Normally, there are two things that a distributor can do to a cult foreign film that will ignite the fires of discontent within my soul: unnecessary editing and dubbing. But while I’m a little more lenient with the latter form of alteration (some movies simply have a greater cult appeal to me when they are dubbed, such as Godard’s Alphaville and just about anything that K. Gordon Murray imported from Mexico), it’s the often questionable choice of poorly-executed cinematic evisceration that really frosts my pompadour.
So when are cinematic eviscerations and dubbing good things? When they’re done grindhouse style, of course! Take 1980’s grindhouse classic, Shogun Assassin, for example. Culled from the first two installments of Toho Studio’s epic samurai Lone Wolf And Cub series, Shogun Assassin managed to completely alter just about everything from the original 1972 films — from storyline to dialogue — but still kept its dignity.
No, scratch that. It didn’t keep the dignity of the original films. Instead, it outright erased all of the decorum that was present before and successfully built up its own twisted form of grindhouse-style honor.
The (new) story tells the tale of Ogami Itto (Tomisaburo Wakayama), former executioner of the Shogun, who is “removed” from his position of power when the Shogun starts to go a little nutters and has Itto’s wife murdered. Declaring himself a demon on a road to Hell, Itto defies his former employer’s command to commit seppuku, slices up many of the Shogun’s soldiers (as well as family), and proceeds to wander the countryside as an assassin for hire.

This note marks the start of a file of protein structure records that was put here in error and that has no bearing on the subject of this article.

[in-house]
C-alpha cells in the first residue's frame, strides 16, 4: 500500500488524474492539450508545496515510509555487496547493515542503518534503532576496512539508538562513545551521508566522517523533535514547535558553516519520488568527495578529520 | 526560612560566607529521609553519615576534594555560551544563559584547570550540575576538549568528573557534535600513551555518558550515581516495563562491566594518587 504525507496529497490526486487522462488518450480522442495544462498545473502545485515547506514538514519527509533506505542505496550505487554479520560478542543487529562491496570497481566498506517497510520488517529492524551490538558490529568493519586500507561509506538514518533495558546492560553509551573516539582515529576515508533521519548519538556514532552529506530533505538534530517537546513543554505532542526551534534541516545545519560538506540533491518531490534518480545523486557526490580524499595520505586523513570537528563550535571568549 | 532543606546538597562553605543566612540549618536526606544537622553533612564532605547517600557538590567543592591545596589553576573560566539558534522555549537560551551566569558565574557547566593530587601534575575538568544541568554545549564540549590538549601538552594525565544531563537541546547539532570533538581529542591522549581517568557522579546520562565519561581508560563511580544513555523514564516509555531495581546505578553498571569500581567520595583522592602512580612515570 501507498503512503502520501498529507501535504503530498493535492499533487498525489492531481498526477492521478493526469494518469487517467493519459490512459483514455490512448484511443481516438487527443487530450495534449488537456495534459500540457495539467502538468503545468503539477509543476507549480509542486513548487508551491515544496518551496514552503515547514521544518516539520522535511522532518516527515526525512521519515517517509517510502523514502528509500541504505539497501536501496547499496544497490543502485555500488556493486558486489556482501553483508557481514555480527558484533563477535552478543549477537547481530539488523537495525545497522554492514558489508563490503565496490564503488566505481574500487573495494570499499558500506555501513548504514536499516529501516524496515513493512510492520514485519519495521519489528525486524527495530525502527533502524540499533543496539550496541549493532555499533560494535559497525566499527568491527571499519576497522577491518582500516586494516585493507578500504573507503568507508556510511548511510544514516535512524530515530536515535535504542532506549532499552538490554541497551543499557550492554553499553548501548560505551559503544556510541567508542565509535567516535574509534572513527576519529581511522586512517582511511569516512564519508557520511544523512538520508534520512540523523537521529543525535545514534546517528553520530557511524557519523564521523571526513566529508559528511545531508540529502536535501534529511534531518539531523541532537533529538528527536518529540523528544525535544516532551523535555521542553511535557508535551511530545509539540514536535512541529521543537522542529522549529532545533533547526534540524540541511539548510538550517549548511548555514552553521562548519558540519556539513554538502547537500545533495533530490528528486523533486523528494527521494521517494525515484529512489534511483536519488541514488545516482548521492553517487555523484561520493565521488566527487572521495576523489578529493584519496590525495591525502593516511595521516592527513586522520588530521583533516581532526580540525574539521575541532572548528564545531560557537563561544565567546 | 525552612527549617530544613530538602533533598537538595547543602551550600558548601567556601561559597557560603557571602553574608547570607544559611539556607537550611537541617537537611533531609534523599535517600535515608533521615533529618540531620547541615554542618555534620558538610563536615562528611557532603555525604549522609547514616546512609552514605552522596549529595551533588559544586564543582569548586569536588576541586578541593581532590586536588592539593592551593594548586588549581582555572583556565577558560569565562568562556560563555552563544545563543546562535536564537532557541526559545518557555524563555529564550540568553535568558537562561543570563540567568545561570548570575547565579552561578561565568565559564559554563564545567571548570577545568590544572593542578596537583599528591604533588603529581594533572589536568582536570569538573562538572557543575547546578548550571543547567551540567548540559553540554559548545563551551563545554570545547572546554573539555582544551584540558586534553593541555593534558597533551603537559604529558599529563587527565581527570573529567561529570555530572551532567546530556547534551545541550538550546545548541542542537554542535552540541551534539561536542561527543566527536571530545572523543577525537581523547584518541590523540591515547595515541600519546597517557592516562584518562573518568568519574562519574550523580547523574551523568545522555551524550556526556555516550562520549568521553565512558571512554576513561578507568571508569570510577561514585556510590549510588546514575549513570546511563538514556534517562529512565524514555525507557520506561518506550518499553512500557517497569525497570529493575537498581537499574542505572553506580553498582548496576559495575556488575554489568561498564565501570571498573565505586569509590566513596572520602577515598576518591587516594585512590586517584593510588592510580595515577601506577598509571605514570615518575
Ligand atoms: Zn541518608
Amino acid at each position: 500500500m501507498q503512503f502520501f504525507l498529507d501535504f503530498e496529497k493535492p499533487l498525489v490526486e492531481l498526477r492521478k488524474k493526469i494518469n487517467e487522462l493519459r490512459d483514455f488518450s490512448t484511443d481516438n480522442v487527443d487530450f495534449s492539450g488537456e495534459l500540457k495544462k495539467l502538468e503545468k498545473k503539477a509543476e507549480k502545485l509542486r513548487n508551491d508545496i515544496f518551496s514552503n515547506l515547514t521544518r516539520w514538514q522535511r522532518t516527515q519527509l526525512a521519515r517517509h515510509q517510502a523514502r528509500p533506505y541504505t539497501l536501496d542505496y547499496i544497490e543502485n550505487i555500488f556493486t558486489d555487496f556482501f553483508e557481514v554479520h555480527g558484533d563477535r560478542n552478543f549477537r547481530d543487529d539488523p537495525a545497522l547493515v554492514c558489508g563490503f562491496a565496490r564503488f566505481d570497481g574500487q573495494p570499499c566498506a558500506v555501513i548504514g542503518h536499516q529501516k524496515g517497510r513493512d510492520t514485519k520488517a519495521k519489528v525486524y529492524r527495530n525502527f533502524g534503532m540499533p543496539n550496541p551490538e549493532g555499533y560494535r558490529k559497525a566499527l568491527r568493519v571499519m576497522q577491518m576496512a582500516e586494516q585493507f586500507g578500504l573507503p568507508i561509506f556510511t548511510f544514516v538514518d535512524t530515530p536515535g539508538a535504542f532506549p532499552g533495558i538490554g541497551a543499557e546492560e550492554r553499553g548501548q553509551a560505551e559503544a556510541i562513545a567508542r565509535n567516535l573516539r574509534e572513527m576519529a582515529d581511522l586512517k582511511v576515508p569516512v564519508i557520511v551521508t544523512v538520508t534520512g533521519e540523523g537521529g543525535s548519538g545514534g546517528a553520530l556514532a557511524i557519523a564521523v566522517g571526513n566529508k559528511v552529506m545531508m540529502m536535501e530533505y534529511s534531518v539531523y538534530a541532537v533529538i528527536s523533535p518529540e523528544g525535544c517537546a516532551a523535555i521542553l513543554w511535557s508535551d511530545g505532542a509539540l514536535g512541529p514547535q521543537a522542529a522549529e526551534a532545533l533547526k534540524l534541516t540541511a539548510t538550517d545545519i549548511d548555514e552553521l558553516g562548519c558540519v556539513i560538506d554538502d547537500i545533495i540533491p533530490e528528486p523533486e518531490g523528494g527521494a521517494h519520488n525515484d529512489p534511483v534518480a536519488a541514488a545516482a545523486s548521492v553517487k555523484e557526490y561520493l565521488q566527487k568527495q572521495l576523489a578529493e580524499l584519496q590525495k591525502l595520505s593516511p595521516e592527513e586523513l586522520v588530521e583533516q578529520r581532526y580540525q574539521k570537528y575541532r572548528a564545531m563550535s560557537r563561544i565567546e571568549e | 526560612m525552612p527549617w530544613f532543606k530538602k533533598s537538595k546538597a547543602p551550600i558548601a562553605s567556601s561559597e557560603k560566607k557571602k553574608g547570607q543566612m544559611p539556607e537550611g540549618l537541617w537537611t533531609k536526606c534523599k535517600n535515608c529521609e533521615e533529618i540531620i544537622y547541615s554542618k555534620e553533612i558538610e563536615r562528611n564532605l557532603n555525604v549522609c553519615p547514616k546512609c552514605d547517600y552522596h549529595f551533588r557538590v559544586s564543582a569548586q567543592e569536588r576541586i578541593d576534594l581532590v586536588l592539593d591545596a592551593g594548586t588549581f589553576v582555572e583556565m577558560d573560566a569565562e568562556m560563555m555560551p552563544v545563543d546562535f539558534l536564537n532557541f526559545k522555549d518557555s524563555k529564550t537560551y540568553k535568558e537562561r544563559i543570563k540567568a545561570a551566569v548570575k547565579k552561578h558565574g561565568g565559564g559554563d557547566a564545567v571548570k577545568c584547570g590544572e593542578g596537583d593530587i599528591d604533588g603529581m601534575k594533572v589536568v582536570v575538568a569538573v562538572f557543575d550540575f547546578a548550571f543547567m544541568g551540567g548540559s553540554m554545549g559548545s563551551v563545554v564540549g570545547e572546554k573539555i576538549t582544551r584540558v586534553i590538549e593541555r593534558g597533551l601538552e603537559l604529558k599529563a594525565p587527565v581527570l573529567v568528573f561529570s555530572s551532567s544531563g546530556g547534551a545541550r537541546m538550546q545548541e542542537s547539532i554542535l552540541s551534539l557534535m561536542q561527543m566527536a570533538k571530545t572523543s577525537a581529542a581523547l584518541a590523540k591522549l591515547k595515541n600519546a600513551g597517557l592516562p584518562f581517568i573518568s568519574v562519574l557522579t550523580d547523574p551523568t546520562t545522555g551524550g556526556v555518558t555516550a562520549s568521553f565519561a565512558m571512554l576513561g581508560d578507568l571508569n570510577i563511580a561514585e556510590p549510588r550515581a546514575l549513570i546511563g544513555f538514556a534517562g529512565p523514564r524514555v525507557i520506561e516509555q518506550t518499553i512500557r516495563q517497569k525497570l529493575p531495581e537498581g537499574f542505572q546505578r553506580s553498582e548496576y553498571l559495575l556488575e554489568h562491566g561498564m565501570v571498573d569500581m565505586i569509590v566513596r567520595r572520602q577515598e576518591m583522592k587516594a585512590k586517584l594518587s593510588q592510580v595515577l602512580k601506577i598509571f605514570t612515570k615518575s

But he is not alone. With him is his infant son, Daigoro (Masahiro Tomikawa), who rides along in a wooden baby cart rigged with all kinds of deadly contraptions. Of course, as anyone who has ever taken a stroll down the road to Hell knows, danger lurks at every corner — and the Shogun will stop at nothing to see to it that his now “disgraced” warrior meets an untimely demise at the hands of his deadly ninja.
Needless to say, the blood flows at the drop of a straw hat here: blades cut, carve, and divide their way through numerous would-be assassins — sending gorgeous Technicolor rivers of the red stuff spraying-and-a-spattering.
Really, how can you go wrong with a movie like this?
Honestly, you can’t. Well, unless you dive into all six of the entire original Lone Wolf And Cub films, of course, but comparing them to Shogun Assassin is like comparing chicken cordon bleu to southern fried chicken: they both come from the same source, but their end-result is something completely different.
But I digress.
In the late ‘70s, Warhol protégé David Weisman (not to be confused with Hollywood screenwriter David Weissman) acquired the rights to the first two Lone Wolf And Cub films from Toho, and re-assembled them into one easy-to-follow story. Together with project director Robert Houston, the two hired several deaf lip readers to help construct the dialogue to their version by matching the lip movements of the original actors (many professional actors were brought in to lend their skills, including Lamont Johnson, Marshall Efron, Lennie Weinrib, and a newbie actress named Sandra Bernhard), but there were many moments remaining wherein no dialogue took place whatsoever.
And so, in an move that is now considered to be “genius” by many fans of the film, narration from Itto’s own son, Daigoro, was written and voiced by a seven-year old actor named Gibran Evans (son of illustrator Jim Evans, who designed Shogun Assassin’s theatrical artwork). Throughout the whole 85-minute saga, Daigoro waxes his advanced (for his age) philosophy, lending the American-ized version of a Japanese serial a truly unique aspect.